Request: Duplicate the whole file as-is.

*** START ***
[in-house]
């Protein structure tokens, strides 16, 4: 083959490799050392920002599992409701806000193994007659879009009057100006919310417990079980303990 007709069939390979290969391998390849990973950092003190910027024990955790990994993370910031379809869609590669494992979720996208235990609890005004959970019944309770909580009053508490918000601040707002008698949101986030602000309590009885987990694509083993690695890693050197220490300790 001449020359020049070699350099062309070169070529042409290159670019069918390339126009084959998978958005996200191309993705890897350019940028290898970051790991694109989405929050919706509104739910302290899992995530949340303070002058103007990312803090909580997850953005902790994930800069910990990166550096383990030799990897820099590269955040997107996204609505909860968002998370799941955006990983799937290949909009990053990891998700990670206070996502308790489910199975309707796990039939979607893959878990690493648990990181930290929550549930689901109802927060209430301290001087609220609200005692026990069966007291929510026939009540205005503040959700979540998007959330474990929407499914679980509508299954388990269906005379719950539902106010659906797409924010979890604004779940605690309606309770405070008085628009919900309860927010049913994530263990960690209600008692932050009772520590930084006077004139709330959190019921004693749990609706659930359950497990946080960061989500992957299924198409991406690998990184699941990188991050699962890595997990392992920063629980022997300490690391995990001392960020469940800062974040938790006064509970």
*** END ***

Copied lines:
[in-house]
């Protein structure tokens, strides 16, 4: 083959490799050392920002599992409701806000193994007659879009009057100006919310417990079980303990 007709069939390979290969391998390849990973950092003190910027024990955790990994993370910031379809869609590669494992979720996208235990609890005004959970019944309770909580009053508490918000601040707002008698949101986030602000309590009885987990694509083993690695890693050197220490300790 001449020359020049070699350099062309070169070529042409290159670019069918390339126009084959998978958005996200191309993705890897350019940028290898970051790991694109989405929050919706509104739910302290899992995530949340303070002058103007990312803090909580997850953005902790994930800069910990990166550096383990030799990897820099590269955040997107996204609505909860968002998370799941955006990983799937290949909009990053990891998700990670206070996502308790489910199975309707796990039939979607893959878990690493648990990181930290929550549930689901109802927060209430301290001087609220609200005692026990069966007291929510026939009540205005503040959700979540998007959330474990929407499914679980509508299954388990269906005379719950539902106010659906797409924010979890604004779940605690309606309770405070008085628009919900309860927010049913994530263990960690209600008692932050009772520590930084006077004139709330959190019921004693749990609706659930359950497990946080960061989500992957299924198409991406690998990184699941990188991050699962890595997990392992920063629980022997300490690391995990001392960020469940800062974040938790006064509970």